Sorry i just get irritated when people say you have to go out and spend hundreds of dollars on somthing when you really dont have to all just because the hype of the nice parts says its so. My tora fork didnt even outlast this rst fork on the same trails i ride daily and i paid 300 for it. If the bike came with an SR SunTour XCT V2 like the 3700 line does, i could see the logic in 100mm is the same has 20mm .

  15. #15
    another retro grouch Mr IGH's Avatar
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    Quote Originally Posted by Duce97 View Post
    ...To say the fork isint up to mountain biking is misleading....
    If you ride at Palos, I am sure that fork will hold on. If you ride the Blue loop at the Kettle with that fork and don't bottom it out, you're not riding very hard. My 12 year old bottomed out a stock Dart 2 on the Blue loop, he weighed 120lbs. It's not a single jump that is the issue. A long series of jumps and bumps will bottom out low cost forks because they can't rebound, esp if you load the pre-load. And I saw that very Bontrager rim taco'ed out at the connector trail at the Kettle, poor guy was facing a 5 mile walk back to his car....he wasn't a Clyde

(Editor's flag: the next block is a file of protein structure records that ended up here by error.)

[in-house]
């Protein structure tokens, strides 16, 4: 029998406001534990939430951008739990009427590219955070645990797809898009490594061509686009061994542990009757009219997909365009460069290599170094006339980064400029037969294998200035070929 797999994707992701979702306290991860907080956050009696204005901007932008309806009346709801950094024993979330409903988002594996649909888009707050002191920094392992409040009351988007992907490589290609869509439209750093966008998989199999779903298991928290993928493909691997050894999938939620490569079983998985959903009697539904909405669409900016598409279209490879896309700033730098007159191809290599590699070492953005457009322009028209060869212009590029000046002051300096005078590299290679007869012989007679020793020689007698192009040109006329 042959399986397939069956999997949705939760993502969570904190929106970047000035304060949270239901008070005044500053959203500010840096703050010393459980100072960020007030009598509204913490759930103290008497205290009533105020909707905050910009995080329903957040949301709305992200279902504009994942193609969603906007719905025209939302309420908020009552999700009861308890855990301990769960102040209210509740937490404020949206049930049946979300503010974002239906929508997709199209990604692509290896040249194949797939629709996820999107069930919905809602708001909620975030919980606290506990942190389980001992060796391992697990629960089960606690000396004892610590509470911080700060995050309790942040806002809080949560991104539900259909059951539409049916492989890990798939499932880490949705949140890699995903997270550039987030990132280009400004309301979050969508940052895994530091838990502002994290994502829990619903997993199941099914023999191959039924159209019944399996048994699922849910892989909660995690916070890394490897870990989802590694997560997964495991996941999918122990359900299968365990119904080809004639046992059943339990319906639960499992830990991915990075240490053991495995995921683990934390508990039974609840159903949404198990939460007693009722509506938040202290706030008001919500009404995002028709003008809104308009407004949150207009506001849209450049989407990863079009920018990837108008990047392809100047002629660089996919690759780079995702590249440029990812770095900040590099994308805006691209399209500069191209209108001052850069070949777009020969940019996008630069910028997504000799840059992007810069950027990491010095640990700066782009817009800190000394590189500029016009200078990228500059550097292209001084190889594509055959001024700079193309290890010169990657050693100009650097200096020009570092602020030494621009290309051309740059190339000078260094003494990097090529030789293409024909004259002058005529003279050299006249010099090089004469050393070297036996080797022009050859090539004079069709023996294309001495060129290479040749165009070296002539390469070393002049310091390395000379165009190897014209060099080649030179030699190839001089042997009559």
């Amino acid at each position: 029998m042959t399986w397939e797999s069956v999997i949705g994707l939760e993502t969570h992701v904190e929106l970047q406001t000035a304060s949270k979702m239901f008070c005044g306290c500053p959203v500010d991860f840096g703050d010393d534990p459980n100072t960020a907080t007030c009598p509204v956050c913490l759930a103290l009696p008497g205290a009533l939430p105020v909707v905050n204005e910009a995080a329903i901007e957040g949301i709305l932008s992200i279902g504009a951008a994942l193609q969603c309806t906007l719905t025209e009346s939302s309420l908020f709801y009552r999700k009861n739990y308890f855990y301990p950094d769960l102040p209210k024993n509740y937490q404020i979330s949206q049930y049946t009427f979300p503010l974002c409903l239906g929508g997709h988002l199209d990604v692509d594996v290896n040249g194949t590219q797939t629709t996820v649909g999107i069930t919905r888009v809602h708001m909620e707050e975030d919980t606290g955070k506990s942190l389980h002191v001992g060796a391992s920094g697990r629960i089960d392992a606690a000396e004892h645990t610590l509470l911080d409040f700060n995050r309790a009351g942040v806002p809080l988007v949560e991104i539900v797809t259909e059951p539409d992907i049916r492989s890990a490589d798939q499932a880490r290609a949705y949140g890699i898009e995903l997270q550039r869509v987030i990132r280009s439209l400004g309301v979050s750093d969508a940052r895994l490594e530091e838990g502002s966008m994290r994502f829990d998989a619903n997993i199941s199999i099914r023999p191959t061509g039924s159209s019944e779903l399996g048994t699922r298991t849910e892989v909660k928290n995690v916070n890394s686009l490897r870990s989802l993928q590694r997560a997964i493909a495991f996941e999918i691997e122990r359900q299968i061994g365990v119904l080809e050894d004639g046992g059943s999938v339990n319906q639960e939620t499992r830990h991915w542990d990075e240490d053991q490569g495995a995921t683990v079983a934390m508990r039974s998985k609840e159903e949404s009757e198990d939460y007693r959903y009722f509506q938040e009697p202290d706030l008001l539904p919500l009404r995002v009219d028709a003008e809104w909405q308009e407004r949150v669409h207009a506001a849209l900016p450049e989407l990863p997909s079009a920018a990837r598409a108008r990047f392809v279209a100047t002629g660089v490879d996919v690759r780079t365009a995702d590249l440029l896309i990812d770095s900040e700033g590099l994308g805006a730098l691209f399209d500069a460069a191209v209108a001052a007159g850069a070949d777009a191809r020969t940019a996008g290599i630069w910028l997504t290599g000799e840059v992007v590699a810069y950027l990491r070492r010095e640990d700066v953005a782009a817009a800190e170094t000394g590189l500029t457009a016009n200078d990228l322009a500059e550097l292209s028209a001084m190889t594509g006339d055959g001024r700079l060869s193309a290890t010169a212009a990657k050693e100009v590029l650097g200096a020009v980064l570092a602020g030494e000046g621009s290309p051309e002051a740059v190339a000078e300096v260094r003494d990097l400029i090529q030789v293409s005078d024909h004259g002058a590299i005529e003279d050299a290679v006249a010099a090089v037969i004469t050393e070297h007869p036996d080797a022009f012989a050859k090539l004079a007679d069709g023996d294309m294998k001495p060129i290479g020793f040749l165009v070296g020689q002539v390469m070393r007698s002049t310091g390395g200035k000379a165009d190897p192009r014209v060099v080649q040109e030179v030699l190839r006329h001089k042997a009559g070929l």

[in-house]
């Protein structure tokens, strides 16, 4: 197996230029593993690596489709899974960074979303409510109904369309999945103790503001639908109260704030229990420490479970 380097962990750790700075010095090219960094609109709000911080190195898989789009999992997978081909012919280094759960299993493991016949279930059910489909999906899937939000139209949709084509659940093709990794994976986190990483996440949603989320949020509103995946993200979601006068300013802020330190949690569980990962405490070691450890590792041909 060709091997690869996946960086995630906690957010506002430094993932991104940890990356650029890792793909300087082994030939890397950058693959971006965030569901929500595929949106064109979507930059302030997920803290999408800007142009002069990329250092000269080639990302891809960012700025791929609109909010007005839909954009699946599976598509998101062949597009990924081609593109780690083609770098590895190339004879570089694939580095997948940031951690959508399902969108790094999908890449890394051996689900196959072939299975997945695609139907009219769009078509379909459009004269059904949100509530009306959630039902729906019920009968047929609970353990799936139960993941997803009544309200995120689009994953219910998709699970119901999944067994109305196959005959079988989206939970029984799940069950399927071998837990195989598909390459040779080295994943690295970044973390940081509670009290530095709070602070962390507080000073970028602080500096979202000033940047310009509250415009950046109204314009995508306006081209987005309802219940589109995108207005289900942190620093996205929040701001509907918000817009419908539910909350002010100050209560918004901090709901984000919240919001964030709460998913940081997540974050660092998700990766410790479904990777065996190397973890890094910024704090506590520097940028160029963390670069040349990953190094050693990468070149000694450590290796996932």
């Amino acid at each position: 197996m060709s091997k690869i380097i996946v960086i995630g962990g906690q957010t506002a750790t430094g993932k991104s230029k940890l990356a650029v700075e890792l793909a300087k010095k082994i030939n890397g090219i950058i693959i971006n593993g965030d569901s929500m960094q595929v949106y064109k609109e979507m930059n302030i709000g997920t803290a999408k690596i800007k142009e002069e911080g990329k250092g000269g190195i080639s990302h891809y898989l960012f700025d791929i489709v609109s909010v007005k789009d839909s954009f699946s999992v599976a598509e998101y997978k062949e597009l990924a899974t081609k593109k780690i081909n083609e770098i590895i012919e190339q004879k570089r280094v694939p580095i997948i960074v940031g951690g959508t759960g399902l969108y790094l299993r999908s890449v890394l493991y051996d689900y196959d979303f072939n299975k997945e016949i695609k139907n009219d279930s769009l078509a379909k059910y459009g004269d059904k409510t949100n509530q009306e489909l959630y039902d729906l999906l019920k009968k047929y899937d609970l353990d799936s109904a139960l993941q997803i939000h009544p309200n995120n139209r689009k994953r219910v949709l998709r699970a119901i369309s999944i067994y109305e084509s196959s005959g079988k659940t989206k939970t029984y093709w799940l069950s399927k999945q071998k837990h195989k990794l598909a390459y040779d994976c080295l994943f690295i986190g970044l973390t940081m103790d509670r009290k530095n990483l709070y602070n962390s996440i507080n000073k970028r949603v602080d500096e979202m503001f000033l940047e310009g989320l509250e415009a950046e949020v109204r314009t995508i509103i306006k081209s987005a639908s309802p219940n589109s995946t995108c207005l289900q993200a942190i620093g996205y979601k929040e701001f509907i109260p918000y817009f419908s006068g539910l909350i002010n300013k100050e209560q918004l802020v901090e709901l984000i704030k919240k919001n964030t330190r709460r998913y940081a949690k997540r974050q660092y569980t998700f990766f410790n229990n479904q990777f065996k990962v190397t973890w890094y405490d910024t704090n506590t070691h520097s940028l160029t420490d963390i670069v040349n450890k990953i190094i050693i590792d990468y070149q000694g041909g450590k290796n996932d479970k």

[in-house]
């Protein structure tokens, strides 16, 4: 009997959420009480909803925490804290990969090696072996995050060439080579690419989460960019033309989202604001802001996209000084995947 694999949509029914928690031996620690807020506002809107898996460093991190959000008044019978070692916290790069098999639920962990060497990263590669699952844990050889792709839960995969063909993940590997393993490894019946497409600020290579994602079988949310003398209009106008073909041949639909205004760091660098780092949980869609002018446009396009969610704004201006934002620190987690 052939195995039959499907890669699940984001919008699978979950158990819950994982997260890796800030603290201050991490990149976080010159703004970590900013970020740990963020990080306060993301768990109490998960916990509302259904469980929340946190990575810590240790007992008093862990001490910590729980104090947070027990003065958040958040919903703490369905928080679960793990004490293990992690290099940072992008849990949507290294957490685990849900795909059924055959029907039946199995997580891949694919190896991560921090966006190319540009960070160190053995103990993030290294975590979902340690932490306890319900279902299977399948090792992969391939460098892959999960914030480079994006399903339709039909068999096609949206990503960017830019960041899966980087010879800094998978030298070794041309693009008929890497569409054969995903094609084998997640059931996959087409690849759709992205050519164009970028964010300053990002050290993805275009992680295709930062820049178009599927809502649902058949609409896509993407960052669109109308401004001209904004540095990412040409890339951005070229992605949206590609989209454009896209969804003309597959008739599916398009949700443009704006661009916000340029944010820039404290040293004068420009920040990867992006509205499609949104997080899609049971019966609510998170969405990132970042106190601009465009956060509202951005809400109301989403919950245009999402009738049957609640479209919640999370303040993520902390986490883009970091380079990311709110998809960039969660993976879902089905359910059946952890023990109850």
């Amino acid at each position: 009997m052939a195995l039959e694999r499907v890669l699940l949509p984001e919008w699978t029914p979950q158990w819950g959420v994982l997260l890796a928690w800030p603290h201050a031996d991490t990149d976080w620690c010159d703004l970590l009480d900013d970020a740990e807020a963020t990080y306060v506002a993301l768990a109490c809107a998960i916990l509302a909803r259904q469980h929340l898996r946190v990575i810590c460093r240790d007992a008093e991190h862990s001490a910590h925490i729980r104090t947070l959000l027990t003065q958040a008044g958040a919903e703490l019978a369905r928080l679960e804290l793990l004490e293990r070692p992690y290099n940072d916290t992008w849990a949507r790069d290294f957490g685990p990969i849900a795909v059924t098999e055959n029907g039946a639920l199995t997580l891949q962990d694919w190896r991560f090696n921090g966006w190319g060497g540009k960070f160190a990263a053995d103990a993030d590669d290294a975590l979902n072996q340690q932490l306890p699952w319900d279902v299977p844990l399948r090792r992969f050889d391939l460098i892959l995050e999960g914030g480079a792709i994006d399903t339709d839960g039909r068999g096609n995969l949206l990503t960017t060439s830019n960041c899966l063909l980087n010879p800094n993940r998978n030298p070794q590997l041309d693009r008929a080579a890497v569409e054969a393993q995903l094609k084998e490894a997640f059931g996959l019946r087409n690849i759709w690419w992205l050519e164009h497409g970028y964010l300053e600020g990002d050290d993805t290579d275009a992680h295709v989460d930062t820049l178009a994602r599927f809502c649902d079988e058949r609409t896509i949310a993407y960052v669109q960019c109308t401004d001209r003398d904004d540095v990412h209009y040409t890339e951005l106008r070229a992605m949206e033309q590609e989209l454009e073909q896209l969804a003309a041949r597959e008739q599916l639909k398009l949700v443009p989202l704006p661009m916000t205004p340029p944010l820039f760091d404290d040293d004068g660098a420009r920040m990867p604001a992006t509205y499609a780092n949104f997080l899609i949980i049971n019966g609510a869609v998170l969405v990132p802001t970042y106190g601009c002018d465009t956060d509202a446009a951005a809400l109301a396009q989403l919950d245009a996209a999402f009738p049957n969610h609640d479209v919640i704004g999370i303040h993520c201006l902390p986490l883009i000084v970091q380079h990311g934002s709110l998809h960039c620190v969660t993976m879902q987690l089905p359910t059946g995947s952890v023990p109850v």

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  16. #16
    don't be so angry clancy98's Avatar
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    aren't most discount forks just springs or elastomers anyways? how is that getting stuck at bottomed out with no rebound control, isn't it just a boinger? Maybe tech has changed, but...
    Irregardless is not a word, and you do not sound more intelligent using it.

  17. #17
    Senior Member Duce97's Avatar
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    Quote Originally Posted by Mr IGH View Post